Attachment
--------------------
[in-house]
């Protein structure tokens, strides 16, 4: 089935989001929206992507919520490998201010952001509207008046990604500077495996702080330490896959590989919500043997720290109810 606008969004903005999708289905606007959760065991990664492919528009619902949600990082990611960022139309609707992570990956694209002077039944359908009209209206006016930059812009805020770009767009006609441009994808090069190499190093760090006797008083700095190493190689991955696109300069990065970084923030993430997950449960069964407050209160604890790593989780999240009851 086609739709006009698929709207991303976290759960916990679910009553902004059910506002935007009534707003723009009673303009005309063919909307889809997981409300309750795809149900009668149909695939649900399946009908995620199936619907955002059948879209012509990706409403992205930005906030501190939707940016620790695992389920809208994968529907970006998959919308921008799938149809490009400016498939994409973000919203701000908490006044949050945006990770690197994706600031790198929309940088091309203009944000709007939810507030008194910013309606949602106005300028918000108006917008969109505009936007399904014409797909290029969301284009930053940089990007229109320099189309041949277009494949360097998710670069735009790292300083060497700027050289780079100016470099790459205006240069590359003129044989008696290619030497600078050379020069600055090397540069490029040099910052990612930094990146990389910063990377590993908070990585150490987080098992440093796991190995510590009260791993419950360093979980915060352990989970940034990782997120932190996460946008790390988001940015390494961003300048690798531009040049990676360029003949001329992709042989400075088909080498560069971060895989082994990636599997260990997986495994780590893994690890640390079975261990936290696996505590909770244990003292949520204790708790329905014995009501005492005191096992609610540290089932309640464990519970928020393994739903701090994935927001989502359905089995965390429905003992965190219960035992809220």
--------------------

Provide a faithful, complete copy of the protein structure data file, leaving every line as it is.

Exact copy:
[in-house]
């Protein structure tokens, strides 16, 4: 089935989001929206992507919520490998201010952001509207008046990604500077495996702080330490896959590989919500043997720290109810 606008969004903005999708289905606007959760065991990664492919528009619902949600990082990611960022139309609707992570990956694209002077039944359908009209209206006016930059812009805020770009767009006609441009994808090069190499190093760090006797008083700095190493190689991955696109300069990065970084923030993430997950449960069964407050209160604890790593989780999240009851 086609739709006009698929709207991303976290759960916990679910009553902004059910506002935007009534707003723009009673303009005309063919909307889809997981409300309750795809149900009668149909695939649900399946009908995620199936619907955002059948879209012509990706409403992205930005906030501190939707940016620790695992389920809208994968529907970006998959919308921008799938149809490009400016498939994409973000919203701000908490006044949050945006990770690197994706600031790198929309940088091309203009944000709007939810507030008194910013309606949602106005300028918000108006917008969109505009936007399904014409797909290029969301284009930053940089990007229109320099189309041949277009494949360097998710670069735009790292300083060497700027050289780079100016470099790459205006240069590359003129044989008696290619030497600078050379020069600055090397540069490029040099910052990612930094990146990389910063990377590993908070990585150490987080098992440093796991190995510590009260791993419950360093979980915060352990989970940034990782997120932190996460946008790390988001940015390494961003300048690798531009040049990676360029003949001329992709042989400075088909080498560069971060895989082994990636599997260990997986495994780590893994690890640390079975261990936290696996505590909770244990003292949520204790708790329905014995009501005492005191096992609610540290089932309640464990519970928020393994739903701090994935927001989502359905089995965390429905003992965190219960035992809220």